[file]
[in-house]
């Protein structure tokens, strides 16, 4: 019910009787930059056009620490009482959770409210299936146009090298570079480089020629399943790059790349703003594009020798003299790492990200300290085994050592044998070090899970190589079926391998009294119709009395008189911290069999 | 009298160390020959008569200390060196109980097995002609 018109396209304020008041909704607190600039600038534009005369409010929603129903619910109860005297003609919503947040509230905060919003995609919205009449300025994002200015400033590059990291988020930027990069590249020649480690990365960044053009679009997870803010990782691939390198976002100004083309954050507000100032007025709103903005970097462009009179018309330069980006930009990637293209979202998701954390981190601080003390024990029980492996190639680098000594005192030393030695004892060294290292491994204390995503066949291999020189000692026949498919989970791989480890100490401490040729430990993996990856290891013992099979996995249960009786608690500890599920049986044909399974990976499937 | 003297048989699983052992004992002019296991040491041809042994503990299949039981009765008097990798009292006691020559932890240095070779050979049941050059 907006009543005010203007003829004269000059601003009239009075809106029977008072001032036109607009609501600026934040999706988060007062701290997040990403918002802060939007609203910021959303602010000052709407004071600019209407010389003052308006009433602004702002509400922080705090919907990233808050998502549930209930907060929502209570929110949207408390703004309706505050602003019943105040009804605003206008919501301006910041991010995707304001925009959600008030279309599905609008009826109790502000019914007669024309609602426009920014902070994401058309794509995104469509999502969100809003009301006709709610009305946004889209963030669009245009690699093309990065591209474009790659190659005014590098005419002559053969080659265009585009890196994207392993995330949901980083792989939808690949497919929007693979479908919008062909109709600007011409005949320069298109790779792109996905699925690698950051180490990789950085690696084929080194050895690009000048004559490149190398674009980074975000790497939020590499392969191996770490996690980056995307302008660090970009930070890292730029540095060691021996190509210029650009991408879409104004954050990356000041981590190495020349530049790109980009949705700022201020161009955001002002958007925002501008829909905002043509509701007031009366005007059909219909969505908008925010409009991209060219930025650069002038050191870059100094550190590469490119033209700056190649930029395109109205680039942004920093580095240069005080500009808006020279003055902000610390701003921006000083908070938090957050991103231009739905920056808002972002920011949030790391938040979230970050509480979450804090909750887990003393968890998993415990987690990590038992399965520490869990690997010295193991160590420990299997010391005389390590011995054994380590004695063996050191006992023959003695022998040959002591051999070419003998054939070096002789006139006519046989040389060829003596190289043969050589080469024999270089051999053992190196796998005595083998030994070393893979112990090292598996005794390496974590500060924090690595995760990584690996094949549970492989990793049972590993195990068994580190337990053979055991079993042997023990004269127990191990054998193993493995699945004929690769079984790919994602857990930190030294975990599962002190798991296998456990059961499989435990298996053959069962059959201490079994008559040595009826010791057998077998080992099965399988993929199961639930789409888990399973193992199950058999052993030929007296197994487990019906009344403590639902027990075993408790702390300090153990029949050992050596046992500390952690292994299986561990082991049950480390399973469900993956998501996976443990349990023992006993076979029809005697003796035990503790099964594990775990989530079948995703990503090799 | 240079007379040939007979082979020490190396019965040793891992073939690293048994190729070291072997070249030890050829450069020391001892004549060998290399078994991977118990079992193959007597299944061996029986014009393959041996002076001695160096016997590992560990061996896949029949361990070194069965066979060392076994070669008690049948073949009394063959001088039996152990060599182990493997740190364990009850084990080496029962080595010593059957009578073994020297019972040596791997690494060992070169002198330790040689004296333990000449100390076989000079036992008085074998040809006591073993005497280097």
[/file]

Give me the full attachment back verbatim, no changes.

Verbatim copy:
[in-house]
């Protein structure tokens, strides 16, 4: 019910009787930059056009620490009482959770409210299936146009090298570079480089020629399943790059790349703003594009020798003299790492990200300290085994050592044998070090899970190589079926391998009294119709009395008189911290069999 | 009298160390020959008569200390060196109980097995002609 018109396209304020008041909704607190600039600038534009005369409010929603129903619910109860005297003609919503947040509230905060919003995609919205009449300025994002200015400033590059990291988020930027990069590249020649480690990365960044053009679009997870803010990782691939390198976002100004083309954050507000100032007025709103903005970097462009009179018309330069980006930009990637293209979202998701954390981190601080003390024990029980492996190639680098000594005192030393030695004892060294290292491994204390995503066949291999020189000692026949498919989970791989480890100490401490040729430990993996990856290891013992099979996995249960009786608690500890599920049986044909399974990976499937 | 003297048989699983052992004992002019296991040491041809042994503990299949039981009765008097990798009292006691020559932890240095070779050979049941050059 907006009543005010203007003829004269000059601003009239009075809106029977008072001032036109607009609501600026934040999706988060007062701290997040990403918002802060939007609203910021959303602010000052709407004071600019209407010389003052308006009433602004702002509400922080705090919907990233808050998502549930209930907060929502209570929110949207408390703004309706505050602003019943105040009804605003206008919501301006910041991010995707304001925009959600008030279309599905609008009826109790502000019914007669024309609602426009920014902070994401058309794509995104469509999502969100809003009301006709709610009305946004889209963030669009245009690699093309990065591209474009790659190659005014590098005419002559053969080659265009585009890196994207392993995330949901980083792989939808690949497919929007693979479908919008062909109709600007011409005949320069298109790779792109996905699925690698950051180490990789950085690696084929080194050895690009000048004559490149190398674009980074975000790497939020590499392969191996770490996690980056995307302008660090970009930070890292730029540095060691021996190509210029650009991408879409104004954050990356000041981590190495020349530049790109980009949705700022201020161009955001002002958007925002501008829909905002043509509701007031009366005007059909219909969505908008925010409009991209060219930025650069002038050191870059100094550190590469490119033209700056190649930029395109109205680039942004920093580095240069005080500009808006020279003055902000610390701003921006000083908070938090957050991103231009739905920056808002972002920011949030790391938040979230970050509480979450804090909750887990003393968890998993415990987690990590038992399965520490869990690997010295193991160590420990299997010391005389390590011995054994380590004695063996050191006992023959003695022998040959002591051999070419003998054939070096002789006139006519046989040389060829003596190289043969050589080469024999270089051999053992190196796998005595083998030994070393893979112990090292598996005794390496974590500060924090690595995760990584690996094949549970492989990793049972590993195990068994580190337990053979055991079993042997023990004269127990191990054998193993493995699945004929690769079984790919994602857990930190030294975990599962002190798991296998456990059961499989435990298996053959069962059959201490079994008559040595009826010791057998077998080992099965399988993929199961639930789409888990399973193992199950058999052993030929007296197994487990019906009344403590639902027990075993408790702390300090153990029949050992050596046992500390952690292994299986561990082991049950480390399973469900993956998501996976443990349990023992006993076979029809005697003796035990503790099964594990775990989530079948995703990503090799 | 240079007379040939007979082979020490190396019965040793891992073939690293048994190729070291072997070249030890050829450069020391001892004549060998290399078994991977118990079992193959007597299944061996029986014009393959041996002076001695160096016997590992560990061996896949029949361990070194069965066979060392076994070669008690049948073949009394063959001088039996152990060599182990493997740190364990009850084990080496029962080595010593059957009578073994020297019972040596791997690494060992070169002198330790040689004296333990000449100390076989000079036992008085074998040809006591073993005497280097």